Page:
Spectator on facebook

Spectator on facebook

Visegrad toughens EU stance

The government heads of Slovakia, Hungary, Poland and the Czech Republic yesterday agreed at a meeting in Hungary’s Ostrihom that their countries could not join the EU if they were to be net payers to the EU budget, and if they did not receive the same farm aid as member states.

The leaders were meeting under the aegis of the Visegrad Four regional association, of which they are members. They said proposals to have new EU member states wait at least seven years before receiving full agricultural aid had to be radically shortened.

The summit was the first for the group since February, when then-Hungarian PM Viktor Orbán angered his counterparts with nationalist statements.

New Hungarian leader Péter Medgyessy and Slovak PM Mikuláš Dzurinda agreed to have officials from their respective Foreign Ministries negotiate at the beginning of July to solve a dispute over a ‘status law’ for Hungarians living abroad.

Compiled by Tom Nicholson from press reports.
The Slovak Spectator cannot vouch for the accuracy of the information presented in its Flash News postings.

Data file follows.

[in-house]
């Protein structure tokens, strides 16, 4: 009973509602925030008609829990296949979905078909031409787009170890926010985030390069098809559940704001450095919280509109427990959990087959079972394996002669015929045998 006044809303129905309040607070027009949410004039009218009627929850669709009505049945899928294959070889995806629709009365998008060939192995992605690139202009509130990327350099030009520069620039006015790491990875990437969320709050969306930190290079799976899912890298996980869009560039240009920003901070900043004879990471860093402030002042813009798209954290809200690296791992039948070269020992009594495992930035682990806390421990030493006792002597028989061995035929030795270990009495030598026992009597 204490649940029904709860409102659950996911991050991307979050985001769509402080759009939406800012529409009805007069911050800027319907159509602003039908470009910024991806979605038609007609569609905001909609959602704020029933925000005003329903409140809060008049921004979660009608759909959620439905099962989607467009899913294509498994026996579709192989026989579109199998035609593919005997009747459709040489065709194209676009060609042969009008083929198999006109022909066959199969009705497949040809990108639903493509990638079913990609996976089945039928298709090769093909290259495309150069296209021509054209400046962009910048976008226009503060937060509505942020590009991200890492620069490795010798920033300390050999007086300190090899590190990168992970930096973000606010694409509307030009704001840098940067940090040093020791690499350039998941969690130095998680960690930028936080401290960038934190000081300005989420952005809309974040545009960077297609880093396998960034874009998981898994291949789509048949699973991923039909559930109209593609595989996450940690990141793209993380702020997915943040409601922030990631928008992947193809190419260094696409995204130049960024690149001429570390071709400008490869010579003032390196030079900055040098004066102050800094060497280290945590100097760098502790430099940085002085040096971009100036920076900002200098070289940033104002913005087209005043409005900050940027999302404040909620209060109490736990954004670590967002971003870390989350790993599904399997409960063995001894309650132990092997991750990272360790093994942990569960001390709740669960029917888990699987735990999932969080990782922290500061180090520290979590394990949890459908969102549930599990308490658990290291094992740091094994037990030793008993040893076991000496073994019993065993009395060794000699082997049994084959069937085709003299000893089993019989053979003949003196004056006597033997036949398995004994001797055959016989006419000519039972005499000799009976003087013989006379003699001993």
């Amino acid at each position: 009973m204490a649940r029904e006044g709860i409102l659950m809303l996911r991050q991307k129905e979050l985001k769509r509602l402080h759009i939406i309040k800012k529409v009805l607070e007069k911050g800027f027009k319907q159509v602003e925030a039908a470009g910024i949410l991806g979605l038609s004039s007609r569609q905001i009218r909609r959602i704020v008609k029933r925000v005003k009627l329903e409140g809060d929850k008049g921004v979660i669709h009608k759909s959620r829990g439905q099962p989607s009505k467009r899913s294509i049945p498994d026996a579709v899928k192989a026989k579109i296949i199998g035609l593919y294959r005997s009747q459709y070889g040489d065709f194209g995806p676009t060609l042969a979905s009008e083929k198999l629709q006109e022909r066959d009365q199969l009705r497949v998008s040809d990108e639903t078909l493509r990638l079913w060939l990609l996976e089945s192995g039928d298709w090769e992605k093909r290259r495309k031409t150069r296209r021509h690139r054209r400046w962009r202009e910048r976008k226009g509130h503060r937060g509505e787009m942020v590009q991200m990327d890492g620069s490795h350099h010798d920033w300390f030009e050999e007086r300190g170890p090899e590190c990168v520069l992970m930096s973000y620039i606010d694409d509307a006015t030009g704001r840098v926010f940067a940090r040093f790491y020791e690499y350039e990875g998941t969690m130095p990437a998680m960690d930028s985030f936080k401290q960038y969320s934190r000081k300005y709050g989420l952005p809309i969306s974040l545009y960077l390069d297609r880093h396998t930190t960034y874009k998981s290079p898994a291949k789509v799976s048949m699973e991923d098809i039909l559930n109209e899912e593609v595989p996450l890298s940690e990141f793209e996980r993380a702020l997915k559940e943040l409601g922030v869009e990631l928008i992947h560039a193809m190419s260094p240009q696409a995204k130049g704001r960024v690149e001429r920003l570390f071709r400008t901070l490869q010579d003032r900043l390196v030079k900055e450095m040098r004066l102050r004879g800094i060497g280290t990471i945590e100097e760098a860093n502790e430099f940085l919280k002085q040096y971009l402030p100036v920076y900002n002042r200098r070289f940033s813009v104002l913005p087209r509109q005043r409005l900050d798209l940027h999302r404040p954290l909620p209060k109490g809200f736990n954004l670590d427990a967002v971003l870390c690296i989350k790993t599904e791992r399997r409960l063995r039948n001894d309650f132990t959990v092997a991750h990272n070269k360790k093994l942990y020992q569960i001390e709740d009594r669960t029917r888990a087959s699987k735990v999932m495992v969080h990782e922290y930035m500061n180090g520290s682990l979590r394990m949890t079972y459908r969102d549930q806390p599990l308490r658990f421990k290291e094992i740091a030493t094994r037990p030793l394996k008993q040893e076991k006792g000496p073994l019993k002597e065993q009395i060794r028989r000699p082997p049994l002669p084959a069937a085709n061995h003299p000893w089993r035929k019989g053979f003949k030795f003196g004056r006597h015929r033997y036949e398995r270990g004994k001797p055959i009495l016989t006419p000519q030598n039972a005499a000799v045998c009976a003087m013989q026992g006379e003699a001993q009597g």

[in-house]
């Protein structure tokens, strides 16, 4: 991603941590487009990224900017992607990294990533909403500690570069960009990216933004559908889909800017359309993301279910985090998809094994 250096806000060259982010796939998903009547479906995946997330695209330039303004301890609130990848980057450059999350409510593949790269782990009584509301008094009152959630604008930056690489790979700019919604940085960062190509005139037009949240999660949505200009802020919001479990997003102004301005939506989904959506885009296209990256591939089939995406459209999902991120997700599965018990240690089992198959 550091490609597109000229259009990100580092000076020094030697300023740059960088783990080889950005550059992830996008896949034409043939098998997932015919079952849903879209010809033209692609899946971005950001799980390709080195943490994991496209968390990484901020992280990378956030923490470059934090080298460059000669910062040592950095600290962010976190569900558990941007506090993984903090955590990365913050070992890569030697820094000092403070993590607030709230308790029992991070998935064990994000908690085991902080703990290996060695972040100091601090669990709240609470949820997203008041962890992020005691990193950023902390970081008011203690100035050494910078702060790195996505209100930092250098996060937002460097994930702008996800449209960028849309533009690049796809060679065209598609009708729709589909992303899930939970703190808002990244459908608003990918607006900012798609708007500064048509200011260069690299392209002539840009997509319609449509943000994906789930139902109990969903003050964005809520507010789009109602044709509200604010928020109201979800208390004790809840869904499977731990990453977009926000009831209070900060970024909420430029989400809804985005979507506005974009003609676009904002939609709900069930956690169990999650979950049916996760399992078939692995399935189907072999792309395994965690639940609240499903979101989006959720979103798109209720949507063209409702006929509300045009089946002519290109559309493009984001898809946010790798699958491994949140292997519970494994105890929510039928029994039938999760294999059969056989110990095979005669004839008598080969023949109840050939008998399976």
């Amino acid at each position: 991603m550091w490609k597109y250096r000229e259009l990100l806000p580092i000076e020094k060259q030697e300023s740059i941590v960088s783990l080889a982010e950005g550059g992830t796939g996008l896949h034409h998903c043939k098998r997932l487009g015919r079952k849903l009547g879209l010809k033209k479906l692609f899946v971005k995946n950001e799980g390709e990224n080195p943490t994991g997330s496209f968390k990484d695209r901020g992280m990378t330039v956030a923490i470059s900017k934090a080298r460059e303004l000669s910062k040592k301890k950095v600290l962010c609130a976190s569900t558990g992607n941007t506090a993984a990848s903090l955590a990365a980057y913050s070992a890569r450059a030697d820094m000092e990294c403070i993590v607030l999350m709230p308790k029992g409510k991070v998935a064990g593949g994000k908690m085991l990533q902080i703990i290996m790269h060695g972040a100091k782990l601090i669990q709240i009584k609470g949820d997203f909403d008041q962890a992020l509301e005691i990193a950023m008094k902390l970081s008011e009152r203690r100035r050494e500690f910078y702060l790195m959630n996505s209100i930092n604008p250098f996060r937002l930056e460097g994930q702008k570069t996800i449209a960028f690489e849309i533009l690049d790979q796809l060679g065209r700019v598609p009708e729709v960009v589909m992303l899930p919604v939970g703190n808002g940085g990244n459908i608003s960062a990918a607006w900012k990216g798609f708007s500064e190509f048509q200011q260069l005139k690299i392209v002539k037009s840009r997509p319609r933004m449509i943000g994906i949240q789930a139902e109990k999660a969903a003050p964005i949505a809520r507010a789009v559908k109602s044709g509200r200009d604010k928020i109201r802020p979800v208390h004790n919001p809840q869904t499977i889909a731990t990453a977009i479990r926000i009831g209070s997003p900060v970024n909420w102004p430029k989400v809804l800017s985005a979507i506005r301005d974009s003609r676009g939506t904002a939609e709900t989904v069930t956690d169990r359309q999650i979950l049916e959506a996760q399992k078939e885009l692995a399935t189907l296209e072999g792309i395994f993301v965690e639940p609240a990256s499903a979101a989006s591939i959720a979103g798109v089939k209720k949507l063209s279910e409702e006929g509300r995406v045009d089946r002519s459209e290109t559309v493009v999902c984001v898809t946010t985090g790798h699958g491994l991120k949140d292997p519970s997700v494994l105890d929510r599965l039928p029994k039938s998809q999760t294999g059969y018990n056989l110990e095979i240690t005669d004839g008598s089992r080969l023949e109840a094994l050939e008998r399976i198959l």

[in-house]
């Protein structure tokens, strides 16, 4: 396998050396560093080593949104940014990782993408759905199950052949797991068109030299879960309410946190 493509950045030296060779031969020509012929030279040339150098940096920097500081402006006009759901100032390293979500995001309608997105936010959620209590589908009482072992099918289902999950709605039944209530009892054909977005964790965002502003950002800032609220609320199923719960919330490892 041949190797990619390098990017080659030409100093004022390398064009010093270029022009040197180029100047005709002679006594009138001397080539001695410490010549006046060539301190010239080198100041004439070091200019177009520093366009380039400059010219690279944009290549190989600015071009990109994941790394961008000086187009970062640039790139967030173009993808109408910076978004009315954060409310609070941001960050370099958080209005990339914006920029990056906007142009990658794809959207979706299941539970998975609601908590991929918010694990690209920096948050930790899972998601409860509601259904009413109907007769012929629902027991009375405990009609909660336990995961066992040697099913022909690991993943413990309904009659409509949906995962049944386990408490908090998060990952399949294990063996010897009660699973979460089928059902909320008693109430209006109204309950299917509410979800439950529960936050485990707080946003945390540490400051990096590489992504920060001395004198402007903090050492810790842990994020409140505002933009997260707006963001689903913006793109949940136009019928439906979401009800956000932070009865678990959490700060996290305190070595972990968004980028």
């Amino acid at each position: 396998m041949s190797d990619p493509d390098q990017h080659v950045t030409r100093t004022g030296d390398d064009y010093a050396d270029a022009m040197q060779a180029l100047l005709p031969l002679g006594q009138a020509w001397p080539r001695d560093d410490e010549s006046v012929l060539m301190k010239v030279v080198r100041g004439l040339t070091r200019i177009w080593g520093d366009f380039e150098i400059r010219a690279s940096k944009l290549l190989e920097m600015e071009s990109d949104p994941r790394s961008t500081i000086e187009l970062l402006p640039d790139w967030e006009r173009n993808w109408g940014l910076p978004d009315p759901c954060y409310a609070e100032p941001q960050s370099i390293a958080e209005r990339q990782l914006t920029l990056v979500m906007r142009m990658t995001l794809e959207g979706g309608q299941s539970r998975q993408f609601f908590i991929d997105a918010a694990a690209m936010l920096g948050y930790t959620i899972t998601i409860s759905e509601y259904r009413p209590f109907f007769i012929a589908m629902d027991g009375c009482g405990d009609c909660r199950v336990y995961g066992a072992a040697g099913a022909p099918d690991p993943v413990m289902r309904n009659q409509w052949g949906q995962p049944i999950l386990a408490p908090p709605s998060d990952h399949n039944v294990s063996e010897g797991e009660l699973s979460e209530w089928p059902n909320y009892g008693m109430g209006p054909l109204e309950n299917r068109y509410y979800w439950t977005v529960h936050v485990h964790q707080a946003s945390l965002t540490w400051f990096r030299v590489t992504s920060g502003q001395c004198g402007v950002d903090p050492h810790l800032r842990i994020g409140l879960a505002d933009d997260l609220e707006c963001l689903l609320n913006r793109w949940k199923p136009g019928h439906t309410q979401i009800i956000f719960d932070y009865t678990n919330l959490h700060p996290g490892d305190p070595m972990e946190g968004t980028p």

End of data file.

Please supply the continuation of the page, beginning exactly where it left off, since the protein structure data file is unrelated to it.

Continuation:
Top stories

How the national emblem appeared – including so far secret communism designs

Even Slovaks often do not know why the national emblem depicts a white double-cross, and not the Kriváň peak, or the design by artist Vincent Hložník. They also do not know why it makes a difference whether it is…

Offical Slovak national emblem and colours

Bratislava Zoo will have new wolf breeding station

One of most significant investments of the Bratislava Zoo in the year 2017 will be the building of a new wolf breeding station.

Foreigners: Events around Slovakia Photo

Tips for performances and other events in the Slovak regions between February 17 and February 26, including a race on old wooden sleighs, an operetta premiere, a lot of jazz, classical and rock music, and more.

Rce in krňačky sleighing, Turecká 2017

Some food really is better in Austria, study finds

EC says its role is to monitor safety, not quality – but Slovaks want the same as Austrians, says minister.

Illustrative stock photo